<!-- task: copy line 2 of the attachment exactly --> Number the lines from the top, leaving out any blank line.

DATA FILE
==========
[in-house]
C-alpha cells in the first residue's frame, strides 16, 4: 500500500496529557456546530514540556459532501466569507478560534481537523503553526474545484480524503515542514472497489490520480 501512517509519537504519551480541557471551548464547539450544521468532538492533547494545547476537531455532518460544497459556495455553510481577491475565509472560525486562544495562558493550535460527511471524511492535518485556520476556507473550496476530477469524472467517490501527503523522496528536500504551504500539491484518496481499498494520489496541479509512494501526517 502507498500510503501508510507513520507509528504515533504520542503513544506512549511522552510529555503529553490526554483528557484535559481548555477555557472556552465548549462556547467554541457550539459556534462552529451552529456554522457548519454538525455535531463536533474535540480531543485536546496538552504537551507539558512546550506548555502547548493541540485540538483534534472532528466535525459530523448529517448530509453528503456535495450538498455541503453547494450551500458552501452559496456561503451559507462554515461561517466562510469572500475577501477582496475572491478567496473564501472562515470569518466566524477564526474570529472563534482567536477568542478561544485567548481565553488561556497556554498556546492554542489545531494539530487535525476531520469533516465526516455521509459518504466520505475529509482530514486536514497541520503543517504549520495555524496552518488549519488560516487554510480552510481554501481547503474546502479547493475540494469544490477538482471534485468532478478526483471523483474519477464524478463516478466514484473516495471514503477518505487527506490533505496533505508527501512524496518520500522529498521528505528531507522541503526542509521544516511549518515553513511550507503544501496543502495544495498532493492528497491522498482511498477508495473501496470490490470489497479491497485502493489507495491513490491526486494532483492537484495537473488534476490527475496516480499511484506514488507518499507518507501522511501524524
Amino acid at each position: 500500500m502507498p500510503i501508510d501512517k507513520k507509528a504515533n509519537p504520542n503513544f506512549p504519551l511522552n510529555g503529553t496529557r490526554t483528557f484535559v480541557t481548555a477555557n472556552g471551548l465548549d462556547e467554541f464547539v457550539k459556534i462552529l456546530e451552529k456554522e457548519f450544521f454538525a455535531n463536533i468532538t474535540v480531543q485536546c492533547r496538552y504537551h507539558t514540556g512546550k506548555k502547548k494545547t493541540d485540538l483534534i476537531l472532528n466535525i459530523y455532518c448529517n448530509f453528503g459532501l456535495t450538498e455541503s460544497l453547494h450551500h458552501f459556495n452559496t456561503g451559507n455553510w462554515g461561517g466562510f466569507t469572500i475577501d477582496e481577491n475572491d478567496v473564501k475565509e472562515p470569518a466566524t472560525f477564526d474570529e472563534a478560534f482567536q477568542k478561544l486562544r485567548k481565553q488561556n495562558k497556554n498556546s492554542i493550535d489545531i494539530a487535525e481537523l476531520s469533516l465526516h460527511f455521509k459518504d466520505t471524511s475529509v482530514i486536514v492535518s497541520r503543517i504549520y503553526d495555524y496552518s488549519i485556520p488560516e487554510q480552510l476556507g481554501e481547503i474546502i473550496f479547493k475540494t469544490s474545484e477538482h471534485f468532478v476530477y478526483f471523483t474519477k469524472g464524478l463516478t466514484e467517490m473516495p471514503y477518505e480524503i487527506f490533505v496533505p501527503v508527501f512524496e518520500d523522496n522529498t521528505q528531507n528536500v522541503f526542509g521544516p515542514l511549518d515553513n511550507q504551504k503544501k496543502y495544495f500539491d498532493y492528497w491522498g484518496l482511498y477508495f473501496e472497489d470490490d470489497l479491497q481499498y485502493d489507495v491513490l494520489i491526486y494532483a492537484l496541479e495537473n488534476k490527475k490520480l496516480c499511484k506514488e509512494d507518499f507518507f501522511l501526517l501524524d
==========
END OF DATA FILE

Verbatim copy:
C-alpha cells in the first residue's frame, strides 16, 4: 500500500496529557456546530514540556459532501466569507478560534481537523503553526474545484480524503515542514472497489490520480 501512517509519537504519551480541557471551548464547539450544521468532538492533547494545547476537531455532518460544497459556495455553510481577491475565509472560525486562544495562558493550535460527511471524511492535518485556520476556507473550496476530477469524472467517490501527503523522496528536500504551504500539491484518496481499498494520489496541479509512494501526517 502507498500510503501508510507513520507509528504515533504520542503513544506512549511522552510529555503529553490526554483528557484535559481548555477555557472556552465548549462556547467554541457550539459556534462552529451552529456554522457548519454538525455535531463536533474535540480531543485536546496538552504537551507539558512546550506548555502547548493541540485540538483534534472532528466535525459530523448529517448530509453528503456535495450538498455541503453547494450551500458552501452559496456561503451559507462554515461561517466562510469572500475577501477582496475572491478567496473564501472562515470569518466566524477564526474570529472563534482567536477568542478561544485567548481565553488561556497556554498556546492554542489545531494539530487535525476531520469533516465526516455521509459518504466520505475529509482530514486536514497541520503543517504549520495555524496552518488549519488560516487554510480552510481554501481547503474546502479547493475540494469544490477538482471534485468532478478526483471523483474519477464524478463516478466514484473516495471514503477518505487527506490533505496533505508527501512524496518520500522529498521528505528531507522541503526542509521544516511549518515553513511550507503544501496543502495544495498532493492528497491522498482511498477508495473501496470490490470489497479491497485502493489507495491513490491526486494532483492537484495537473488534476490527475496516480499511484506514488507518499507518507501522511501524524